Additionally, I find that by applying a little bit of pressure in between your fingers at the web spaces can help relieve joint achiness when doing this exercise.

Once you find a position that feels comfortable, you are ready to start bending only your DIP and PIP joints to make a hook fist, aka claw fist.

Hook, aka claw fist

Flex the joints down as far as you can. Then straighten as much as you can. Hold a couple of seconds as you flex and again as you straighten. Repeat these 10 times.

You may need to do these finger stiffness exercises 3 or 4 times a day.

Motion is lotion

Eventually what happens is the more you do these finger stiffness exercises the more your joints will loosen up. Plus the more your tendons will begin to glide and slide over your stiff joints.
It is important to repeat each exercise for 10-15 repetitions, holding 2-3 seconds, while performing them a couple of times a day. As long as your finger stiffness persists.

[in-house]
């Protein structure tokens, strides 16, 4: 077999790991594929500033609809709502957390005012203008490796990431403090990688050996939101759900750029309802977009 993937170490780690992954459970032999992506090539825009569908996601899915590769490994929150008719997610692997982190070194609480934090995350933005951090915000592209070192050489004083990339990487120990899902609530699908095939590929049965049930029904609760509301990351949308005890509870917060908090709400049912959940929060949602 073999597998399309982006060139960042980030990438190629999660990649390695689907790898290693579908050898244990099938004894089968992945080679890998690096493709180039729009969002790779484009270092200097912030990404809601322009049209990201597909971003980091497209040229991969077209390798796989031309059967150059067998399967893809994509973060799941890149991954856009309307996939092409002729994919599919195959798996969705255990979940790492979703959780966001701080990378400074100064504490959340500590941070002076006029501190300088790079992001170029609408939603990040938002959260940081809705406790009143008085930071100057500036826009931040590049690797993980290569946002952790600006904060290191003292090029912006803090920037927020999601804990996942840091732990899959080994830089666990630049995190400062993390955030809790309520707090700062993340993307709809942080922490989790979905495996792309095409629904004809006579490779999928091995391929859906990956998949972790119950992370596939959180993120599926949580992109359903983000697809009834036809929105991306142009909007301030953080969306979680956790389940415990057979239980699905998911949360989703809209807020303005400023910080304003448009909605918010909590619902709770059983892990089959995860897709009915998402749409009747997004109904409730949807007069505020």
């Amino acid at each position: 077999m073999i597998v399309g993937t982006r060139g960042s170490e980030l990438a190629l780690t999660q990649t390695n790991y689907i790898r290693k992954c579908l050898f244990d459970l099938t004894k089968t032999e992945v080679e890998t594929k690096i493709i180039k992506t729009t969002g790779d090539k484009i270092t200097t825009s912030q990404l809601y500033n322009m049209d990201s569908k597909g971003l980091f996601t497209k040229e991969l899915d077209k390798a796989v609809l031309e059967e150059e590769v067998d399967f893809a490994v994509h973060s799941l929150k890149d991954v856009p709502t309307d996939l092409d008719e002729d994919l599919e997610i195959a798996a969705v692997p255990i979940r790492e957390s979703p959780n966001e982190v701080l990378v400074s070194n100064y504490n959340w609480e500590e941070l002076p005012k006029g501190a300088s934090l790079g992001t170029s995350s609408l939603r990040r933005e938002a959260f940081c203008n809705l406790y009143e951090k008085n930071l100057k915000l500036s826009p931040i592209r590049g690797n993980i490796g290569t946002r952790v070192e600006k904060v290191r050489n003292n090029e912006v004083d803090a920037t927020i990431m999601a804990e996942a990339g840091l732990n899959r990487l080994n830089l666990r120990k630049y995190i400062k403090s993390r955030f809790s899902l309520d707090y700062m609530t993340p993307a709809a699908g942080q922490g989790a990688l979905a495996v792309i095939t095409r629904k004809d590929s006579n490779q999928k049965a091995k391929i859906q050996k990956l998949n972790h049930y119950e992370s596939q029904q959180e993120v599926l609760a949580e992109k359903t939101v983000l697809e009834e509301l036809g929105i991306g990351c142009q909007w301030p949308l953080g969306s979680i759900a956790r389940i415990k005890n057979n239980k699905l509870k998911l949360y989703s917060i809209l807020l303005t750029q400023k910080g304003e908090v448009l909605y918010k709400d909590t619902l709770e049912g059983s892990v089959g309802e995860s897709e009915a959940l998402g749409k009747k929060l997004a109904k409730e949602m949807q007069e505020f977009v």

The good news is over time you may not have to do these exercises as often.

With this in mind, you may decrease them from 3 or 4 times a day, to 2-3 times a day, and eventually just one time a day to keep stiffness out of your finger joints.


By now your fingers should feel a little more flexible than they did before you started.

You may want to consider adding these top 3 finger stiffness exercises at least once a day to avoid finger achiness or stiffness from creeping back in. They shouldn’t take you more than 5 minutes a day.

If you found this helpful do share this post with family and friends that use their hands a lot.

Want more exercises and helpful tips for your stiff fingers?